An Early Childhood Chapter 12 Part 5


Continued from Chapter 12 Part 4

                We returned to my home village not long after with heavy hearts and no new addition to the team. As myself, John Fisherman O’Reilly, Sean Tubridy O’Reilly (related by marriage) and Tancred Moorphy M’Nally approached my town, we saw a young man ploughing the land, running a rusty shovel over the earth with the worn hands of a weary farmhand. It was Fletch Curtis, the West Briton whose sister and brother-in-law had been killed by the fair-folk and the British. He greeted me and I informed him of all that I’d learned about the Weatherlock, and how I felt that the Weatherlock, in collusion with Colonel Tiptoft, was ultimately responsible for the death of his sister.
                “I want to join your unit,” he sez quick as a flash, “And I want to bring that Weatherlock to justice.”
                I told him that we could do with another pair of hands after the loss of Charlo Mallooolly, but that he was too much of a West Brit for my liking. Fletch readily disagreed with my argument, citing the Emmet brothers, Wolfe Tone and Charles Stuart Parnell as West Brits who had done a great deal for Irish independence.
                “I can’t disagree with you there,” I disagreed, and we shook hands, “Welcome aboard.”
                “Wait here,” he said, “I want to get my coat of chainmail passed down to me from my ancestors under Henry the Second.” He hurried towards his farmhouse, and returned minutes later carrying a coat of metal links.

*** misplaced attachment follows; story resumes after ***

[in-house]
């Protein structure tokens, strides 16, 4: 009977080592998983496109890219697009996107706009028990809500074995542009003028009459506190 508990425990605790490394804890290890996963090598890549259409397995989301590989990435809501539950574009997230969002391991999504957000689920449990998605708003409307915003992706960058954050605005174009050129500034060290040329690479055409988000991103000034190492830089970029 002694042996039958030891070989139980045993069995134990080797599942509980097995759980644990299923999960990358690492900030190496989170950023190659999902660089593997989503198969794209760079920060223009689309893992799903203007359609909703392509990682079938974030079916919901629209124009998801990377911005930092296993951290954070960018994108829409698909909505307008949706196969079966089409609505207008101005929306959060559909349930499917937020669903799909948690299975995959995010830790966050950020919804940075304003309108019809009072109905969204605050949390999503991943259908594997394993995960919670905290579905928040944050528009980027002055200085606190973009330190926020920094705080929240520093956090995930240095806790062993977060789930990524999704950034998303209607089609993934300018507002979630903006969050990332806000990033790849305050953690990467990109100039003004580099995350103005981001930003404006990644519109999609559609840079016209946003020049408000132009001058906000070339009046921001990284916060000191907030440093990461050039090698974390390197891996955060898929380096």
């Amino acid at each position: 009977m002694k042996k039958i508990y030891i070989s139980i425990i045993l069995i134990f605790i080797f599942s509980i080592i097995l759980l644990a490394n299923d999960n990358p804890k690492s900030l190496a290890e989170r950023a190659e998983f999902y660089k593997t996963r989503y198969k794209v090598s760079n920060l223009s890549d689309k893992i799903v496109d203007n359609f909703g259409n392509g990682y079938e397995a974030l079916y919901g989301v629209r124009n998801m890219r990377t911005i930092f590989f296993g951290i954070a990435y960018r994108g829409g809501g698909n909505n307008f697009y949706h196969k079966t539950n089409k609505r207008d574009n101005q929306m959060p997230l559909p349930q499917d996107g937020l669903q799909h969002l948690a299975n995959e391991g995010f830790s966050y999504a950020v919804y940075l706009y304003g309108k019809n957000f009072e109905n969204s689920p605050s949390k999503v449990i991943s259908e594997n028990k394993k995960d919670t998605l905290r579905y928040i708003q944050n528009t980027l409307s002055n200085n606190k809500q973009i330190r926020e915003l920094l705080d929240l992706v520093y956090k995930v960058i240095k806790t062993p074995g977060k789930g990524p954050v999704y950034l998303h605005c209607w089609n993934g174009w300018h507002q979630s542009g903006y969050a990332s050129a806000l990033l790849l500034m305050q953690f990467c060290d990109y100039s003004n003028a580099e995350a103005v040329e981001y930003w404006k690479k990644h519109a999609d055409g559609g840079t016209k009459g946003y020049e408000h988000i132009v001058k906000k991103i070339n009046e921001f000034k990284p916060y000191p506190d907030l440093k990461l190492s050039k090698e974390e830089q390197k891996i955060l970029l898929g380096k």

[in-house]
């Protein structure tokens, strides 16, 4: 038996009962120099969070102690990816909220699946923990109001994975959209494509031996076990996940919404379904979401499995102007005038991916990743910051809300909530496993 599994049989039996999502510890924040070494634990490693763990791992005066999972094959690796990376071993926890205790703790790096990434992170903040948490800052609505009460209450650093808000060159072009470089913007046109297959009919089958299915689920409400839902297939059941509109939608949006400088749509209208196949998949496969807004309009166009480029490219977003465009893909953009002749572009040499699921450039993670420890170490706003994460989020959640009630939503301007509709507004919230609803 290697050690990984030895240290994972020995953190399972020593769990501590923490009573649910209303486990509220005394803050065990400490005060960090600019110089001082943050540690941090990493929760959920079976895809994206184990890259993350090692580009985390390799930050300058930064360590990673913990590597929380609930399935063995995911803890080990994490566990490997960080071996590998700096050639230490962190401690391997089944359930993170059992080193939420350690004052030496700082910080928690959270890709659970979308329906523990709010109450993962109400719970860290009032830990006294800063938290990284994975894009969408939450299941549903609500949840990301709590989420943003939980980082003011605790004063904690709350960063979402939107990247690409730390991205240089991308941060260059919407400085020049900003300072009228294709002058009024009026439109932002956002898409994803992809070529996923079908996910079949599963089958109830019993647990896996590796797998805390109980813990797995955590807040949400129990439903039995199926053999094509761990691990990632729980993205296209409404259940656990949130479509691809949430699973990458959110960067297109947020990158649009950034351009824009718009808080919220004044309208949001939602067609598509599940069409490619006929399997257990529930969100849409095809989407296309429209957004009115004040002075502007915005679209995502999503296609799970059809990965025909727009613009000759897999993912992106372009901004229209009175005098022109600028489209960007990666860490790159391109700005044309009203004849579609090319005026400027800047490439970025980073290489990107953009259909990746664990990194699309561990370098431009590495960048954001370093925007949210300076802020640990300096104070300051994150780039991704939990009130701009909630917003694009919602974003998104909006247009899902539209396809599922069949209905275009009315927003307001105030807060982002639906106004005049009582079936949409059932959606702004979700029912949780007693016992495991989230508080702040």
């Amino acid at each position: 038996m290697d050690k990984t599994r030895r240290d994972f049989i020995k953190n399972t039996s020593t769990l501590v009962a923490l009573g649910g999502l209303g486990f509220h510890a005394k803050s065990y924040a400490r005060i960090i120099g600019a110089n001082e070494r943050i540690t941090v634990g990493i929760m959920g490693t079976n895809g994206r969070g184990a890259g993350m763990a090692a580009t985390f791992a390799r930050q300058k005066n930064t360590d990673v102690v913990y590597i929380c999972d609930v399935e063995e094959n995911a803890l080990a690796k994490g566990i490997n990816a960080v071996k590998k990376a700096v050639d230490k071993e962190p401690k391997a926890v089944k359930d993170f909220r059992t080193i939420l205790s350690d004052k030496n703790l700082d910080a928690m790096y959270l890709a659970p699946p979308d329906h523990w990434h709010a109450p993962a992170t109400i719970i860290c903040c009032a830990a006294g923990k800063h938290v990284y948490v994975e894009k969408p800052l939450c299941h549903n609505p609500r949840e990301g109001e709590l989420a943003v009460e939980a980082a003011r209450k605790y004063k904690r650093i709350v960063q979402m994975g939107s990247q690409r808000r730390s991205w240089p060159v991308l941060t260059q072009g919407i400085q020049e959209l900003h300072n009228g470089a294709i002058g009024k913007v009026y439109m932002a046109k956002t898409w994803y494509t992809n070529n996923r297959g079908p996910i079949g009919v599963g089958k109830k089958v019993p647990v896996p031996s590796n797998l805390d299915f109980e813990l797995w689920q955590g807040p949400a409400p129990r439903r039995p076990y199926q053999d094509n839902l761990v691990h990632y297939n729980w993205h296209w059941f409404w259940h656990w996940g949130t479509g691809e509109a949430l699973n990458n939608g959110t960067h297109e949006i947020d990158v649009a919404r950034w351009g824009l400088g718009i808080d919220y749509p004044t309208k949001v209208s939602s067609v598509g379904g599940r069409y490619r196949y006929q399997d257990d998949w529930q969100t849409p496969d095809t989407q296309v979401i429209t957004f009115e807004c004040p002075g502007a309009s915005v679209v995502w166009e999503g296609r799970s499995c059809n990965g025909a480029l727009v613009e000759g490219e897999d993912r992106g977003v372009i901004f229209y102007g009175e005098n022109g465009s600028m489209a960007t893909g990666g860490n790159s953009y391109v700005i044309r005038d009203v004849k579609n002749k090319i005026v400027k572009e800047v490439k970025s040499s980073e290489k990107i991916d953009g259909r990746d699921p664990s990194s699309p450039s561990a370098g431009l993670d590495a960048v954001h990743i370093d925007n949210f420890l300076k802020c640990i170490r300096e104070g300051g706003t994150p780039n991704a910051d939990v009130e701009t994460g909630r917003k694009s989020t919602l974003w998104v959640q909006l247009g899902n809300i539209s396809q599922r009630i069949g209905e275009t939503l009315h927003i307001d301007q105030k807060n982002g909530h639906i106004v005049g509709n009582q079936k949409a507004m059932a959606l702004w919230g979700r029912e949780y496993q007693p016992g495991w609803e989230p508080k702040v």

“It was once used to protect my ancestors against the Irish,” Fletch said. “Now, ironically, it will be used to protect me against the British.”
                We all laughed heartily.
                “Fletch, my friend, we’ll die laughing because of your funny jokes!” I said, and we all roared heartily again.
                That would’ve been a bad enough ending to a very poor chapter of my life, but instead there was a bit more talk.
                “So what’s next, Paddy?” asked Sean Tubridy O’Reilly.
                “I have to pay a visit to the only young f’laawww I know who can help me get into the dreamscape populated by the fair folk and confront Floudh Rak the evil weatherlock on his own turf.”
                “Who will provide help like that, in this realm, Paddy?” Tancred asked.
                “Little Billy Cullen, the apple salesboy!”
                “What? You mean that young apple seller, who’s related to the vampire fambly?” bursts out John Fisherman O’Reilly. “But he leads a rival group of rebels, a shower of democrats and liberals and and and capitalists! Capitalists, Paddy! And a cuzzling to the vampires at that!”
                “Shut up, you!” I said. “I have to do this now and make an ally out of the youngest entrepreneur this side of the River Shandy.”
                “Why though? When we’re Marxists and communists?”
                “Because if everyone teams up against this otherworldly villain – the evil weatherlock – then we’ll become a bunch of marvellous avengers!” I said.
                “Did you say Marvel Avengers?” asked Sean.
                With that, a huge beam of light went into the sky from some distance away, with a bat symbol in the middle.
                “What in the name of Allah is that?” asked Tancred.
                “I don’t know,” I said. “I don’t think it has anything to do with us. But tomorrow morning, come hell or high water, I’m going to the park to ask Billy Boy Cullen for help.”

Continued in Chapter 13 Part One.